LAB #2

Measuring the velocity of nuclear ejecta in CCD Images of Comet C/1995 O1 (Hale-Bopp)

M. Nicolini


The halos enhanced with the image processing shown in the LAB #1 are thought to be produced from material ejected from an active region on a rotating nucleus (Whipple, 1978). The ejecta velocity is an important parameter in models used to derive the gas and dust production rates from observations: numerous observations suggest that ejecta velocity depends on the distance between the comet and the sun (r). Whipple obtained the empirical relation Ve = 0.535r^(-0.6) where Ve is the ejecta velocity (Km/sec) and r is the comet's heliocentric distance (in AU). In this LAB we suppouse true the Whipple model of a rotating nucleus with a big active region and that this rotating period of the comet Hale-Bopp is known (11.47 hours; Lecacheux, Jorda, Colas, 1997). We will determine Ve measuring distances between halos in the processed image H1.FIT shown below to validate the Whipple's empirical relation

Image Analisys Steps
  1. Run Astroart and load the image H1.FIT with File | Open FITS.

  2. Repeat all the image processing steps described in in the LAB #1.

    Fig. 1 - The result of the i.p. in the previous LAB

  3. Keep selected the processed image H1.FIT (Fig. 1) and open a local zoom window with View | Local zoom (or Ctrl+Z). Enlarge the zoom window and improve the magnify power to 8x with a click on the + button on the status bar.

  4. Now move the cursor on the false nucleus of the comet in H1.FIT. We have to find the pixel around the false nucleus with the highest value: move the pointer of the mouse on the Local zoom window, click with the right mouse button and change the shape of the pointer from cross to dot, set on the auto-contrast mode with a click on the right botton of the status bar and move again the cursor on the center of the image H1.FIT. With the arrows keys move the red dot on the Local zoom window until you will find the brightest pixel on the false nucleus of the comet (It should be at X=180 and Y=122 with V=1129; you can read these values on the status bar of the main window of ASTROART.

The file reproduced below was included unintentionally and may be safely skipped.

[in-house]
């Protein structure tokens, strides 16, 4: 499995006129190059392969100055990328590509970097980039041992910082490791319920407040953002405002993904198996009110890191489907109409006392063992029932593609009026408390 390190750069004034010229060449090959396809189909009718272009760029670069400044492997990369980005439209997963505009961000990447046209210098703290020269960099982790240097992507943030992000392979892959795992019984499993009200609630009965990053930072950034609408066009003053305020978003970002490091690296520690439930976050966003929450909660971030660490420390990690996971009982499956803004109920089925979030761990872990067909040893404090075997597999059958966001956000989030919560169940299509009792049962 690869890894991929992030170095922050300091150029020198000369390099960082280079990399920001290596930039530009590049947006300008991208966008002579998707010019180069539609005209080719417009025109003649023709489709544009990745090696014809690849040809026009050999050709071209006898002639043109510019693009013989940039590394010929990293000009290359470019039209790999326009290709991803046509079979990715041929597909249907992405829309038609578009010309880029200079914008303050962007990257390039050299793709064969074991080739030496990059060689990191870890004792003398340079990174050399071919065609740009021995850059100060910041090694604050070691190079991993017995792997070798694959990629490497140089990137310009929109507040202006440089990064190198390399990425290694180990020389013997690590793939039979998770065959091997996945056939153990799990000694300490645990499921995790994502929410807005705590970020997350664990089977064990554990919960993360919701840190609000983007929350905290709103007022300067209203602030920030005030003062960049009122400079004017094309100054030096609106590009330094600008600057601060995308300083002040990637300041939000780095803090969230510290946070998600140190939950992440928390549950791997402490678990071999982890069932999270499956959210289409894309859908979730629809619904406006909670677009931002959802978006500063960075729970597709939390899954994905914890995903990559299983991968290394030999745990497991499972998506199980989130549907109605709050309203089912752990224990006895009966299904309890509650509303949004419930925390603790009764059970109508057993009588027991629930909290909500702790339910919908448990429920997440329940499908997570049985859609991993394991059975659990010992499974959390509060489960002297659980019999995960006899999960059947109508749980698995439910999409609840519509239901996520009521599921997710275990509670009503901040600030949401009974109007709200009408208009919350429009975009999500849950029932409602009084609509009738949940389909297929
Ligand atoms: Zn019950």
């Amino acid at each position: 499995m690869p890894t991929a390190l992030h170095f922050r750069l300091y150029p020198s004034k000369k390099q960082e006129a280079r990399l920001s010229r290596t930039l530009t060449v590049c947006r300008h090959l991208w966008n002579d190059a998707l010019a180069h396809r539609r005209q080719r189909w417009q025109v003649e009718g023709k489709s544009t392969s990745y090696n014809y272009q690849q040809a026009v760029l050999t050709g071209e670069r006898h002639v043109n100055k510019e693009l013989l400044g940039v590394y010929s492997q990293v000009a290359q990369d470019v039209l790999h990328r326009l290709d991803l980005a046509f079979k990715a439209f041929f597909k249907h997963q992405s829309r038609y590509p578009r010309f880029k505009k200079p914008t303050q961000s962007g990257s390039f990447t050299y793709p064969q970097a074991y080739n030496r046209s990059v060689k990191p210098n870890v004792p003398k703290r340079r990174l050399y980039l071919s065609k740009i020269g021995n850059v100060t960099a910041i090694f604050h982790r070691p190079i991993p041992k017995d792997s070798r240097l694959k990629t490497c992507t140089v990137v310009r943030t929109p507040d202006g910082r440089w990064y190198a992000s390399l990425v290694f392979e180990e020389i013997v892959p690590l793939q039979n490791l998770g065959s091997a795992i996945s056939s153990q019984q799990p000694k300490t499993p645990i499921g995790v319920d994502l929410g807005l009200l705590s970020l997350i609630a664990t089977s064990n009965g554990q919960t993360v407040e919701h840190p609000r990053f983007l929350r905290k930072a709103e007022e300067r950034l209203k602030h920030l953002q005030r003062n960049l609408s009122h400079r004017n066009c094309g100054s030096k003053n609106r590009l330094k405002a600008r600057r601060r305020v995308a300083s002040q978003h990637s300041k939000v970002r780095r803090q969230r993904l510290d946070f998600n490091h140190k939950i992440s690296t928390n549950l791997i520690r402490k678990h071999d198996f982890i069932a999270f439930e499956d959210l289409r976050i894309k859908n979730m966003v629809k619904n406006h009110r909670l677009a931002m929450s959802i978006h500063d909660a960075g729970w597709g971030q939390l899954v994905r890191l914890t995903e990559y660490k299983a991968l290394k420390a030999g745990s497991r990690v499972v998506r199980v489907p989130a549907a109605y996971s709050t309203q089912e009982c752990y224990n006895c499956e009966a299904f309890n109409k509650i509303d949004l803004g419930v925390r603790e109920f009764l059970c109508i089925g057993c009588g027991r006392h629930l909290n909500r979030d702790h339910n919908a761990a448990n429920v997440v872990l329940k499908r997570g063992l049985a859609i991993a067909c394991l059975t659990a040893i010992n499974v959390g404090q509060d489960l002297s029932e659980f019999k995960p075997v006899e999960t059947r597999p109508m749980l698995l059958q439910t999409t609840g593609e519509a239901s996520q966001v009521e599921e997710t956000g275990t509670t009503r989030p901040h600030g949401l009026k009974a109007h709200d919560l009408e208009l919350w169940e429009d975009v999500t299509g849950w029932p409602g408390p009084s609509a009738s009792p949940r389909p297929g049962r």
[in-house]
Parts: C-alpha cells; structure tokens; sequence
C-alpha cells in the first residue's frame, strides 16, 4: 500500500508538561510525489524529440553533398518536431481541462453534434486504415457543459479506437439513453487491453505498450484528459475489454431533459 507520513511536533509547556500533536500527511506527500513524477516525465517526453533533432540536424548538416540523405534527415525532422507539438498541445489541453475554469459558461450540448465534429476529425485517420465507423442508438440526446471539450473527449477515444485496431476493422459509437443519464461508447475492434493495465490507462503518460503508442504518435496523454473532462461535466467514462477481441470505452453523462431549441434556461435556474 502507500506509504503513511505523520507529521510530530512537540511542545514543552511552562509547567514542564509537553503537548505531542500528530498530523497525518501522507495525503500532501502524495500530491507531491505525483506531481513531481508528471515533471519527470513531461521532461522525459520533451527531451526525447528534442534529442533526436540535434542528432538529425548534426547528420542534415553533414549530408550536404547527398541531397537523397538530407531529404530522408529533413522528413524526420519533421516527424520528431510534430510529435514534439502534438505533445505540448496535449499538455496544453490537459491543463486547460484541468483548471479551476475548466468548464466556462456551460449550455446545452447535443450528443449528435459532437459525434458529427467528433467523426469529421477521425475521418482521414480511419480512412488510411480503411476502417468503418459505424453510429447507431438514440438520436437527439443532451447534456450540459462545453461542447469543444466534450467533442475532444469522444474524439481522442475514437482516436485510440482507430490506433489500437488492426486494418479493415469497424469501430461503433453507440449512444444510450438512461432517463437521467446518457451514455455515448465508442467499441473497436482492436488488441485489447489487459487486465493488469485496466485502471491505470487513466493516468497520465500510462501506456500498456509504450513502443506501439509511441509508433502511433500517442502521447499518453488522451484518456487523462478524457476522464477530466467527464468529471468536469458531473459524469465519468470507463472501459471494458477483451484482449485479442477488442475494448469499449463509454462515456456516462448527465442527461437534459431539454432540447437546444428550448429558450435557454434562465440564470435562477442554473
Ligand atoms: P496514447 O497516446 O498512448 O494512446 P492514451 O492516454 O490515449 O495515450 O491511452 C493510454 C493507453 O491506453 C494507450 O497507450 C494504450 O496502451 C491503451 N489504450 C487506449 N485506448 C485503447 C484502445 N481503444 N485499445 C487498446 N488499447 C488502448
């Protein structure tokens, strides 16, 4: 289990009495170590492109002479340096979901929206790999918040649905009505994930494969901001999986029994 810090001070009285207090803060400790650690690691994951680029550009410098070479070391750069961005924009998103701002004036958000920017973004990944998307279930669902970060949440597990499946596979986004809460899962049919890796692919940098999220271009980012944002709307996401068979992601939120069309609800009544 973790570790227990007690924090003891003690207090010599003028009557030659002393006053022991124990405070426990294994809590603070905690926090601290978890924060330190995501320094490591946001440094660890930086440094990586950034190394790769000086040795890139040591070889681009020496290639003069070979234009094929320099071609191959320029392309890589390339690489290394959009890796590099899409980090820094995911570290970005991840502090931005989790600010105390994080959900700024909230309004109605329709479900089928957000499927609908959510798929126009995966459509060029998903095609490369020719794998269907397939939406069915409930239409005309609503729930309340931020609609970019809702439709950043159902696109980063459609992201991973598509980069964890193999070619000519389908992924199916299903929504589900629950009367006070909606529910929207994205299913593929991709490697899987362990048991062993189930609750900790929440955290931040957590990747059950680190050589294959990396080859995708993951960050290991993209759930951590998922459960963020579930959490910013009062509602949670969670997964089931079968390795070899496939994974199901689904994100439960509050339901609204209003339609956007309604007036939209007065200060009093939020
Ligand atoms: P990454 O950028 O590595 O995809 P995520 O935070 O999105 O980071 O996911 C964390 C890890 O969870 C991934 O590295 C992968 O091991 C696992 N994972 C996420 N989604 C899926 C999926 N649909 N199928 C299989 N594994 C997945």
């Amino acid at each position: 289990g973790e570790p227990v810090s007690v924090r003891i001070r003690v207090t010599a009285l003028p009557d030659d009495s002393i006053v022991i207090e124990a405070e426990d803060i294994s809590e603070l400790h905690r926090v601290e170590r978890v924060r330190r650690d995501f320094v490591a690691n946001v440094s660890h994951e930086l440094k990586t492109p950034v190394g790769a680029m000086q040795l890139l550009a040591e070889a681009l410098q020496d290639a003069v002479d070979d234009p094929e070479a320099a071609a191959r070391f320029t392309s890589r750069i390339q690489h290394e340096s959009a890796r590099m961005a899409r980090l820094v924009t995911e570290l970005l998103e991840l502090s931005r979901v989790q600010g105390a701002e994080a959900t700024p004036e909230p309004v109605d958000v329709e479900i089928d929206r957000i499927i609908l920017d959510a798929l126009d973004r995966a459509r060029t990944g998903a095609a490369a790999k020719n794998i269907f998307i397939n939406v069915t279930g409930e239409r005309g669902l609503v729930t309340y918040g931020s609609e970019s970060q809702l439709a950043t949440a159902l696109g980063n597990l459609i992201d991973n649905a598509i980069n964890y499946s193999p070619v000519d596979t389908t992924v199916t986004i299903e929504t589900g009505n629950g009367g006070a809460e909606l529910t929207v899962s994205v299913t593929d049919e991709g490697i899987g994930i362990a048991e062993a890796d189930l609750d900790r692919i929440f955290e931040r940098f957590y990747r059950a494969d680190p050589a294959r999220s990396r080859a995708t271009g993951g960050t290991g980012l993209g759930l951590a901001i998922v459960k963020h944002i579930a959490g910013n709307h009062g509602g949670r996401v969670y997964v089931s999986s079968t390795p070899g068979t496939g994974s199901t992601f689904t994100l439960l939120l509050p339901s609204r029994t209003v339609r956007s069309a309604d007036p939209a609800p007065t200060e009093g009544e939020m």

Fig. 2 - Measuring the speed of dust halos

  5. With the right botton of the mouse open the popup menu on the image and select Lock 3D/Zoom. Set off the auto-contrast mode: now you should have a fixed zoomed window with a red dot on the false nucleus of the comet like shown in Fig.2 (obviously without the other labels and coulored lines).

  6. Now you have to realize where are you looking in respect with the position of the comet: these data depends on the observing time and in which way the camera is installed on the telescope. In this image taken at the Observatory of Cavezzo on April 9, 1997 at 19:01:58 U.T. you can see the correct orientation of the image (the two green arrows) and the direction of the sun (the yellow arrow). These data (and many others) are recorded in the FITS header of the image H1.FIT: open it with Edit | Header FITS (Ctrl+H).

  7. The next question is: "How many kilometers are represented by one pixel?". You must calculate the plate scale of the image: the (square) pixel width of the CCD is 23 microns (0.023 mm.) and the focal length of the optical configuration is of 2210 mm., then the plate scale is of 2.15 arcsec/pixel (=[206265*0.023]/2210). At that time the distance between Earth and Comet Hale-Bopp was of 1.44 A.U.(= 215,420,933 km) then one pixel correspond to 2245 km (=[215,420,933*2.15]/206265).

  8. Whipple's nucleus model assumes that the halos are created when material is ejected from a single active region on the rotating nucleus as that region is exposed to solar radiation: each halo then represents one rotation. Material ejected toward the sun will have its expansion velocity reduced by the force of solar radiation thereby compressing the halo: therefore we have to measure the distance from the nucleus to the halo along a line through nucleus and perpendicular to the sun line (the light blue line in Fig.2). To measure the distance from the first halo along the SOUTH measure line (Fig.2) we apply Pitagora to find a distance of 10,6 pixels=23865 km. As we said we know the rotational period of the nucleus (11.47 hours=41292 seconds) then the ejecta velocity for the first halo is 0.578 km/sec (=23865/41292). If we plot this data (red dot on Fig.3) on the graphical expression of the Whipple's empirical relation for Ve (the black curve in Fig.3) we will find a good fitness with this relation.

    Fig. 2 - Our data point fits with the Whipple's nucleus model

You can calculate the velocity for the second halo too but remember to consider twice the rotational period (three time the period for the third halo and so on..

REFERENCES

Burns, M.S.; Dries, A.D. (1998). International Comet Quarterly 20, 107.
Whipple, F.L. (1978). Nature 273, 134.
Lecacheux, J.; L. Jorda; and F. Colas (1997). IAU Circ. 6560.

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